There is potential for 2022 to top progress made in the last 12 months – but only if we see crucial pieces of the decarbonisation puzzle fall into place, writes National Grid’s Duncan Burt
A year of climate conversation and action in 2021 culminated in two intense weeks of negotiations at COP26, with many feeling a renewed sense of hope and belief for the decades ahead as the summit came to a close. So the big question will be how we take that forward and in 2022 we’ll really test the strength of the commitments from the COP and what comes next, both for the UK and around the world.
Countries will be looking towards global superpowers such as China and the US to see the steps they take to get new agreements moving. Meanwhile, in the UK specifically, there’s significant potential to see the EV transition accelerate, movement on offshore wind projects and steps forward in areas such as hydrogen and battery plants in the next year.
Eyes will be on the US and China
As leaders reflect on the outcomes of COP26 and the huge increase in public and business engagement, we could potentially see a fair amount of movement on carbon ambitions during the coming 12 months. For example, the world saw the US and China show greater focus on the green agenda, with agreement to boost climate co-operation through stronger commitments to keep 1.5C in sight. As we’ve seen with countries previously including the UK, there is often the potential to speed up the pace of reducing carbon emissions beyond what’s initially put down on paper – and that could be the case again, especially for leaders in China who may find themselves revising their targets to earlier deadlines.
Delivering on the summit outcome means that political will needs to remain strong. Next year will confirm if the US has fully returned to the climate change table and many will be watching to see if beginnings of critical infrastructure such as offshore wind projects in the North East get underway.
EVs will continue to go mainstream
In the UK we expect to see a continued acceleration towards electric vehicles. Data from the Society of Motor Manufacturers and Traders (SMMT) for November 2021 shows growing demand for electric cars with a significant uptick in registrations as plug-in-hybrids jumped 39.7 per cent year on year and battery-electric cars increased by 110 per cent.
This trend has the potential to go even faster by the end of 2022. We’ve seen examples in countries like Norway, which is in a league of its own when it comes to sales of electric cars with more than 50 per cent of new cars sold being electric, and a further 27 per cent are hybrid. If the UK is to keep pace with current demand, accelerate the phasing out of internal combustion engine (ICE) cars, and ultimately speed up the pace of the transition, we need to see a real ramping up of EV charging infrastructure.
Getting the right charging infrastructure in place is essential to supporting the EV transition and encouraging consumers and businesses to make the switch; research shows that once people feel confident there’s a viable network of charging points in place, they’ll be encouraged to make the move to electric cars. With more clarity from government during COP26 on the design of the UK’s future EV charging network, there is exciting potential next year to start mapping out where critical grid capacity is needed to enable the faster roll out of charging points.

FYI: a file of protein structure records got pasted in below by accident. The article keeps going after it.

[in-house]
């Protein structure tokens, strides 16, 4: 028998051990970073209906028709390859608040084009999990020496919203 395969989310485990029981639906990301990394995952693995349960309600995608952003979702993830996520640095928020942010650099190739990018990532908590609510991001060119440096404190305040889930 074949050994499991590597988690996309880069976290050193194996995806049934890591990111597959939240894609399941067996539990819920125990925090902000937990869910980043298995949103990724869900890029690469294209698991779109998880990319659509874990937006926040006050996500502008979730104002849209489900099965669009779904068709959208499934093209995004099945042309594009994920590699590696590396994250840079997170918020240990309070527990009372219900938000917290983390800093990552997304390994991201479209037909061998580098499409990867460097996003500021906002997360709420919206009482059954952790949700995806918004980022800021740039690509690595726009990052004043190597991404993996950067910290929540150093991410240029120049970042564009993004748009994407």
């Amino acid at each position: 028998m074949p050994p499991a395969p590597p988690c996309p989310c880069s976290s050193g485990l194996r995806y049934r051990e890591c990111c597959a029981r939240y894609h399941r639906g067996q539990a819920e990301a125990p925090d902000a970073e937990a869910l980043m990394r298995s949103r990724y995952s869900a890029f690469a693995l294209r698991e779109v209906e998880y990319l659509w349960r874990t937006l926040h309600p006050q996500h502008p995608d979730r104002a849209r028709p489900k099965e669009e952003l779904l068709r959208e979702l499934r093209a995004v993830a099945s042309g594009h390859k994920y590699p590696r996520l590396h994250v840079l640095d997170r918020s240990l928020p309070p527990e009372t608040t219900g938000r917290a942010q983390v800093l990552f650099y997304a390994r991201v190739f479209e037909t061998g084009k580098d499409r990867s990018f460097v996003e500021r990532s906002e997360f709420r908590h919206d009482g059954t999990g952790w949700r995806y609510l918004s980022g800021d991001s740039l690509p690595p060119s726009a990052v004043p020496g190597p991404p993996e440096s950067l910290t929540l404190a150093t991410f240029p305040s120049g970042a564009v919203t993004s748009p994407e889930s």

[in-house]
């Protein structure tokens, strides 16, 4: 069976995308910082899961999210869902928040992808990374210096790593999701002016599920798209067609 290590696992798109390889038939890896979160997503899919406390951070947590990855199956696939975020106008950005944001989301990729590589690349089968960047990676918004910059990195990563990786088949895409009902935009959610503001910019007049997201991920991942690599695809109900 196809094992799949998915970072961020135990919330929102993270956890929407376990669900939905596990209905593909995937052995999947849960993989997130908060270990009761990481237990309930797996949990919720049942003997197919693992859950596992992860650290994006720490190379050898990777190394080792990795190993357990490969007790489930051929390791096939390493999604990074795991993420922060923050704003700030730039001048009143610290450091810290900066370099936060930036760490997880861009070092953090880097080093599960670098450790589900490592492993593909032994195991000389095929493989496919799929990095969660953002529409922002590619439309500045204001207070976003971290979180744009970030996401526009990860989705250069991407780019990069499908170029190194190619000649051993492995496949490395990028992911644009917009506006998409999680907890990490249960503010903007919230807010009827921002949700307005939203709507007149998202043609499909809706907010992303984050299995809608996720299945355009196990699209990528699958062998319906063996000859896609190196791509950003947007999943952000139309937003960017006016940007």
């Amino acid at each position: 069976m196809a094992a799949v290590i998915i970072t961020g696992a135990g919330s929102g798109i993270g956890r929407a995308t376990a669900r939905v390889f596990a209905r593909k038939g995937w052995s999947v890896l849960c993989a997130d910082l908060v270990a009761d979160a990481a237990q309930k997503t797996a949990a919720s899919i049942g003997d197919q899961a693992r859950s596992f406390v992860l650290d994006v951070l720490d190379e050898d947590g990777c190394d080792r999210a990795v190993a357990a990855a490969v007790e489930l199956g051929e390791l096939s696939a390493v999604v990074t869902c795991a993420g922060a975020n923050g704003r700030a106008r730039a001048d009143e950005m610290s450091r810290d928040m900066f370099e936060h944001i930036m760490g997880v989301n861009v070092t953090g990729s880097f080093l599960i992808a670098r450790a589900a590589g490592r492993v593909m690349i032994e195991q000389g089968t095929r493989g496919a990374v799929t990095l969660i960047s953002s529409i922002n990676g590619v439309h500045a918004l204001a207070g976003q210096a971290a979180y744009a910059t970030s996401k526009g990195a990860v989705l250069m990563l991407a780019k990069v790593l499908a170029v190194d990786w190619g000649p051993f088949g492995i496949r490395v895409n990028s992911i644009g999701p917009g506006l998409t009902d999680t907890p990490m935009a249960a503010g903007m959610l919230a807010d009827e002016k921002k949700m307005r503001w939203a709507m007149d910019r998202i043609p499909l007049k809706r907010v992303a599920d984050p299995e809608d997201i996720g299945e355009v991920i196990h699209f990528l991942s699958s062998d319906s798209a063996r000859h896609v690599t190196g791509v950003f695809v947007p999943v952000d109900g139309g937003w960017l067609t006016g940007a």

Pieces of the puzzle will drop into place
In addition to EVs, it’s very like we’ll see significant steps forward in hydrogen, CCUS and other technologies as the UK looks to scale up in preparation for net zero. There are some big projects that need to get off the ground across these areas as well as offshore wind, all of which will be critical for hitting government targets.
The regulator will have an important role to play as industries look out for how Ofgem drives the settlement for RIIO-ED2. This will be particularly vital to enabling the innovation and competition needed to deliver on Prime Minister Boris Johnson’s ambition for the UK’s electricity to come from green energy sources by 2035.
In the short term
Energy prices will remain front and centre of the UK political debate as Ofgem recently set out plans to adjust the UK energy price cap more often. This could be potentially huge for not only how the UK responds to swings in the market but the impact of shifting to low-carbon electricity. As we approach the price setting and capping phase, the industry will be watching European gas markets closely.
2021 was an eventful year for the climate change agenda – can 2022 top it?
The momentum and engagement in 2021 has been huge with UK government strategies across the board providing industry and businesses with guidance or next steps in areas like transport decarbonisation and how we heat our homes. Globally, COP26 outcomes have helped to focus minds for the next year. There is no doubt that climate change is on world leader agendas and that the issue cannot be ignored or downplayed. Looking ahead to 2022, there is definitely potential to top the progress made in the last 12 months – but only if we see crucial pieces of the decarbonisation puzzle fall into place.
Duncan Burt is chief sustainability officer at National Grid.